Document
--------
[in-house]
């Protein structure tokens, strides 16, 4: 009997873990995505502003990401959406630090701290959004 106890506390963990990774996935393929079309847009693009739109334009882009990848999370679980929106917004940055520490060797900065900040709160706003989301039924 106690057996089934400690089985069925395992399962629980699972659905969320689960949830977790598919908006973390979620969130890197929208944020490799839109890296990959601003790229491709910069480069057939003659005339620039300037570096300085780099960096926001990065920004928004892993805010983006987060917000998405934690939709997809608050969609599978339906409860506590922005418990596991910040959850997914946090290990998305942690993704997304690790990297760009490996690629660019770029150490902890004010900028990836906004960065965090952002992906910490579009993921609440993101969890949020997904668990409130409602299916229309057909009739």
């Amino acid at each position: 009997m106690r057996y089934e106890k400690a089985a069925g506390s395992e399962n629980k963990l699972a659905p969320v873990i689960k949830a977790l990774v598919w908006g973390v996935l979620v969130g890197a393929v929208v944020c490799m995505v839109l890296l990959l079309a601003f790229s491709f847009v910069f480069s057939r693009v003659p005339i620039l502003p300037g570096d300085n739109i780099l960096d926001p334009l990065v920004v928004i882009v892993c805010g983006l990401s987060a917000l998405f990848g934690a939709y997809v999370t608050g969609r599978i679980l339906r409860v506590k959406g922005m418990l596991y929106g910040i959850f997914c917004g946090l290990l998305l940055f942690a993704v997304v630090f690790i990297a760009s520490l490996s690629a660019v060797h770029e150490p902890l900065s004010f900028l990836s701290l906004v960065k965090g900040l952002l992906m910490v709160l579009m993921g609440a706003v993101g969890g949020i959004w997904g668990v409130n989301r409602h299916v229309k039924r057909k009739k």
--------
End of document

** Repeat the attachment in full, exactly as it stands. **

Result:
[in-house]
């Protein structure tokens, strides 16, 4: 009997873990995505502003990401959406630090701290959004 106890506390963990990774996935393929079309847009693009739109334009882009990848999370679980929106917004940055520490060797900065900040709160706003989301039924 106690057996089934400690089985069925395992399962629980699972659905969320689960949830977790598919908006973390979620969130890197929208944020490799839109890296990959601003790229491709910069480069057939003659005339620039300037570096300085780099960096926001990065920004928004892993805010983006987060917000998405934690939709997809608050969609599978339906409860506590922005418990596991910040959850997914946090290990998305942690993704997304690790990297760009490996690629660019770029150490902890004010900028990836906004960065965090952002992906910490579009993921609440993101969890949020997904668990409130409602299916229309057909009739």
């Amino acid at each position: 009997m106690r057996y089934e106890k400690a089985a069925g506390s395992e399962n629980k963990l699972a659905p969320v873990i689960k949830a977790l990774v598919w908006g973390v996935l979620v969130g890197a393929v929208v944020c490799m995505v839109l890296l990959l079309a601003f790229s491709f847009v910069f480069s057939r693009v003659p005339i620039l502003p300037g570096d300085n739109i780099l960096d926001p334009l990065v920004v928004i882009v892993c805010g983006l990401s987060a917000l998405f990848g934690a939709y997809v999370t608050g969609r599978i679980l339906r409860v506590k959406g922005m418990l596991y929106g910040i959850f997914c917004g946090l290990l998305l940055f942690a993704v997304v630090f690790i990297a760009s520490l490996s690629a660019v060797h770029e150490p902890l900065s004010f900028l990836s701290l906004v960065k965090g900040l952002l992906m910490v709160l579009m993921g609440a706003v993101g969890g949020i959004w997904g668990v409130n989301r409602h299916v229309k039924r057909k009739k």